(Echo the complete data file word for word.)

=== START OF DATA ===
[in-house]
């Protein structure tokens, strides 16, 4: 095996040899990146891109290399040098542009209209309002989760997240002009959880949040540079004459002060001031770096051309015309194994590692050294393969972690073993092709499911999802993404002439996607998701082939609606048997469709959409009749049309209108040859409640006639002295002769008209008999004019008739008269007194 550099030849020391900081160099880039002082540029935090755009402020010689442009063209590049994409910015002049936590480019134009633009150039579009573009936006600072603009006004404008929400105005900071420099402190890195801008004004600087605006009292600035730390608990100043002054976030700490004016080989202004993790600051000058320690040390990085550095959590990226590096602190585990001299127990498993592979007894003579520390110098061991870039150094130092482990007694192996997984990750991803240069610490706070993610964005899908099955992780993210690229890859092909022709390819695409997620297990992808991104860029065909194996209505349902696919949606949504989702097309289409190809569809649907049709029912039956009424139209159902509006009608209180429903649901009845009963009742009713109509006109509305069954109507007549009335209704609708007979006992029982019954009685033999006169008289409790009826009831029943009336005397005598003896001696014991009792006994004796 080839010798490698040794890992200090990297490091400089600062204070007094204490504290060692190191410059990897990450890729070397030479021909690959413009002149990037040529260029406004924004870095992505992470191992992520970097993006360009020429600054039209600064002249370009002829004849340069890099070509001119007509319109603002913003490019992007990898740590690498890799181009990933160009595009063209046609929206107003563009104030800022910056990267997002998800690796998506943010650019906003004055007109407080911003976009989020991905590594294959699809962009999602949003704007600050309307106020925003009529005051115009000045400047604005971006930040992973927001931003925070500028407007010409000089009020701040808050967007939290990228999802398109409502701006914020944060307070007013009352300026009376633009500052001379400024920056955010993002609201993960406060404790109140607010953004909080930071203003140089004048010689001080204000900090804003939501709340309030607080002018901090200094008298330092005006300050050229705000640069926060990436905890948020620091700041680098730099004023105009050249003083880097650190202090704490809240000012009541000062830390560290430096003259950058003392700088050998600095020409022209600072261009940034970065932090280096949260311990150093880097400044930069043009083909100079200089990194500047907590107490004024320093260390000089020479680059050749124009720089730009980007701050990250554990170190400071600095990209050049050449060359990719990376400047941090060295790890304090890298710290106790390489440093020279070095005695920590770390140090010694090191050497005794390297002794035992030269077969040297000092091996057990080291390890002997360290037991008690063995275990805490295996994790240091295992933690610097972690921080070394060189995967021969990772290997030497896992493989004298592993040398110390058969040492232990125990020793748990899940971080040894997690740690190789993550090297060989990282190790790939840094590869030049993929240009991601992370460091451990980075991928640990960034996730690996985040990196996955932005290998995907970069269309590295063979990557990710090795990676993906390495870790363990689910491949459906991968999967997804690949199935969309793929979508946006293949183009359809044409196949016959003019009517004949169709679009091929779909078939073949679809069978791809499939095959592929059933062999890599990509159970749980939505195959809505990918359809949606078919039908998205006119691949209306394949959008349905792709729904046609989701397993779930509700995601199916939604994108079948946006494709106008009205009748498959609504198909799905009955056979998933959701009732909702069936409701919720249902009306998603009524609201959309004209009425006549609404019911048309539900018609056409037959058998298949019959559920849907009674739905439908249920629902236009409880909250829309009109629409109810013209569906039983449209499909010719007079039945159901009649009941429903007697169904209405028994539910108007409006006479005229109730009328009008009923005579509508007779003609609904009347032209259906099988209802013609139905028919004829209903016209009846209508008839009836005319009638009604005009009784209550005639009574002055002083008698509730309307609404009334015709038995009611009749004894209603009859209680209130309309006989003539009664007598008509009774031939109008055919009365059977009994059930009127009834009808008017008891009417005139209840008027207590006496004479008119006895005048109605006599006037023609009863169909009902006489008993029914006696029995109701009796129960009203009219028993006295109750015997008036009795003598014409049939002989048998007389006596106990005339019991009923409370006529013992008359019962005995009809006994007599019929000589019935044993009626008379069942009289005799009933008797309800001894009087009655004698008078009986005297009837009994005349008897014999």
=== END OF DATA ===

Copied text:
[in-house]
């Protein structure tokens, strides 16, 4: 095996040899990146891109290399040098542009209209309002989760997240002009959880949040540079004459002060001031770096051309015309194994590692050294393969972690073993092709499911999802993404002439996607998701082939609606048997469709959409009749049309209108040859409640006639002295002769008209008999004019008739008269007194 550099030849020391900081160099880039002082540029935090755009402020010689442009063209590049994409910015002049936590480019134009633009150039579009573009936006600072603009006004404008929400105005900071420099402190890195801008004004600087605006009292600035730390608990100043002054976030700490004016080989202004993790600051000058320690040390990085550095959590990226590096602190585990001299127990498993592979007894003579520390110098061991870039150094130092482990007694192996997984990750991803240069610490706070993610964005899908099955992780993210690229890859092909022709390819695409997620297990992808991104860029065909194996209505349902696919949606949504989702097309289409190809569809649907049709029912039956009424139209159902509006009608209180429903649901009845009963009742009713109509006109509305069954109507007549009335209704609708007979006992029982019954009685033999006169008289409790009826009831029943009336005397005598003896001696014991009792006994004796 080839010798490698040794890992200090990297490091400089600062204070007094204490504290060692190191410059990897990450890729070397030479021909690959413009002149990037040529260029406004924004870095992505992470191992992520970097993006360009020429600054039209600064002249370009002829004849340069890099070509001119007509319109603002913003490019992007990898740590690498890799181009990933160009595009063209046609929206107003563009104030800022910056990267997002998800690796998506943010650019906003004055007109407080911003976009989020991905590594294959699809962009999602949003704007600050309307106020925003009529005051115009000045400047604005971006930040992973927001931003925070500028407007010409000089009020701040808050967007939290990228999802398109409502701006914020944060307070007013009352300026009376633009500052001379400024920056955010993002609201993960406060404790109140607010953004909080930071203003140089004048010689001080204000900090804003939501709340309030607080002018901090200094008298330092005006300050050229705000640069926060990436905890948020620091700041680098730099004023105009050249003083880097650190202090704490809240000012009541000062830390560290430096003259950058003392700088050998600095020409022209600072261009940034970065932090280096949260311990150093880097400044930069043009083909100079200089990194500047907590107490004024320093260390000089020479680059050749124009720089730009980007701050990250554990170190400071600095990209050049050449060359990719990376400047941090060295790890304090890298710290106790390489440093020279070095005695920590770390140090010694090191050497005794390297002794035992030269077969040297000092091996057990080291390890002997360290037991008690063995275990805490295996994790240091295992933690610097972690921080070394060189995967021969990772290997030497896992493989004298592993040398110390058969040492232990125990020793748990899940971080040894997690740690190789993550090297060989990282190790790939840094590869030049993929240009991601992370460091451990980075991928640990960034996730690996985040990196996955932005290998995907970069269309590295063979990557990710090795990676993906390495870790363990689910491949459906991968999967997804690949199935969309793929979508946006293949183009359809044409196949016959003019009517004949169709679009091929779909078939073949679809069978791809499939095959592929059933062999890599990509159970749980939505195959809505990918359809949606078919039908998205006119691949209306394949959008349905792709729904046609989701397993779930509700995601199916939604994108079948946006494709106008009205009748498959609504198909799905009955056979998933959701009732909702069936409701919720249902009306998603009524609201959309004209009425006549609404019911048309539900018609056409037959058998298949019959559920849907009674739905439908249920629902236009409880909250829309009109629409109810013209569906039983449209499909010719007079039945159901009649009941429903007697169904209405028994539910108007409006006479005229109730009328009008009923005579509508007779003609609904009347032209259906099988209802013609139905028919004829209903016209009846209508008839009836005319009638009604005009009784209550005639009574002055002083008698509730309307609404009334015709038995009611009749004894209603009859209680209130309309006989003539009664007598008509009774031939109008055919009365059977009994059930009127009834009808008017008891009417005139209840008027207590006496004479008119006895005048109605006599006037023609009863169909009902006489008993029914006696029995109701009796129960009203009219028993006295109750015997008036009795003598014409049939002989048998007389006596106990005339019991009923409370006529013992008359019962005995009809006994007599019929000589019935044993009626008379069942009289005799009933008797309800001894009087009655004698008078009986005297009837009994005349008897014999």